[quote]John M Berardi wrote:
I think it’s important to remember that you burn lactate, but H+ accumulation still leads to phsyiological changes that limit performance, specifically blocking the ability of calcium to bind to troponin. This is one of the reasons why the buffer capacity is important, ideally you can have large concentrations of lactate, with minimal changes in hydrogen ion concetration, because you will buffer out the changes in H+.
Acid is still “bad” it’s just they’re acknowledging the endurance preserving effect of lactate.
If my understanding is correct…
It is correct - good synopsis.
I just read this mainstream treatment (NY Times article) of the topic and while it’s good to get the message out, I think the message wasn’t as well presented as it could have been.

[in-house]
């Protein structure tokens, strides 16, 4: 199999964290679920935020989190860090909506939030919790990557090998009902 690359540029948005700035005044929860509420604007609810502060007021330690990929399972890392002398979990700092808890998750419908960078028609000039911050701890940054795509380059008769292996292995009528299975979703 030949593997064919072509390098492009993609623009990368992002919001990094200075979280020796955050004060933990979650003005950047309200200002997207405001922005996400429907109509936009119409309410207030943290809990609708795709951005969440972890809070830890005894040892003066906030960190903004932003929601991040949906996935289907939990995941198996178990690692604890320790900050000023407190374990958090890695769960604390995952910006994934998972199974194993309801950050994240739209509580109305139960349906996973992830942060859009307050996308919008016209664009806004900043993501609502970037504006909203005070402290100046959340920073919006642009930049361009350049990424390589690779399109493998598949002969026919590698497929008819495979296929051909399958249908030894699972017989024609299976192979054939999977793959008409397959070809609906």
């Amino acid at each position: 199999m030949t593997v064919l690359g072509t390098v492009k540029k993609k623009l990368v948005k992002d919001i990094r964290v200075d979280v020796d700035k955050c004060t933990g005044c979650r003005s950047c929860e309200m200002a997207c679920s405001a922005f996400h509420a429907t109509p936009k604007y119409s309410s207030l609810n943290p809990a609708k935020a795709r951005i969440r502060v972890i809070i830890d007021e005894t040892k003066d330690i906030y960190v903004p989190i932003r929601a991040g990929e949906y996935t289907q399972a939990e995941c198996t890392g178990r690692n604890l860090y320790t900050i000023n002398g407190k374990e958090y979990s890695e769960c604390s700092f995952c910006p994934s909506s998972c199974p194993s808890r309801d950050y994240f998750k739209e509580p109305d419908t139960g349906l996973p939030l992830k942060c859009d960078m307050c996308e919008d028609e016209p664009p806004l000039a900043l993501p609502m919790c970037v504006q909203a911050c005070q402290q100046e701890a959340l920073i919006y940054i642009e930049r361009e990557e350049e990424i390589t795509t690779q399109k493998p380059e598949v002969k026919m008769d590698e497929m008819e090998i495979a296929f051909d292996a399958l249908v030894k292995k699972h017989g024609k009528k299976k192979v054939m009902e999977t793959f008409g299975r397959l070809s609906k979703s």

BTW, the exercise science community has known about this for years although it hasn’t reached mainstream consciousness – probably because people like to see things as black and white.
And in this case we’ve got lactate (dissociated form) being good, lactic acid (acid form) being bad.
And we’ve got this rogue something or other called H plus (H+) or, worse yet, hydrogen ions.
Whenever you introduce an element from the periodic table people crap their pants.
So let’s just stick with lactic acid making you burn and making you slow. It’s less confusing that way.
I don’t like to brag, but I did get a B+ in exercise physiology.
Thanks for chiming in on this thread JB. I knew when I saw it that it had the possibility of some solid intelectual discourse.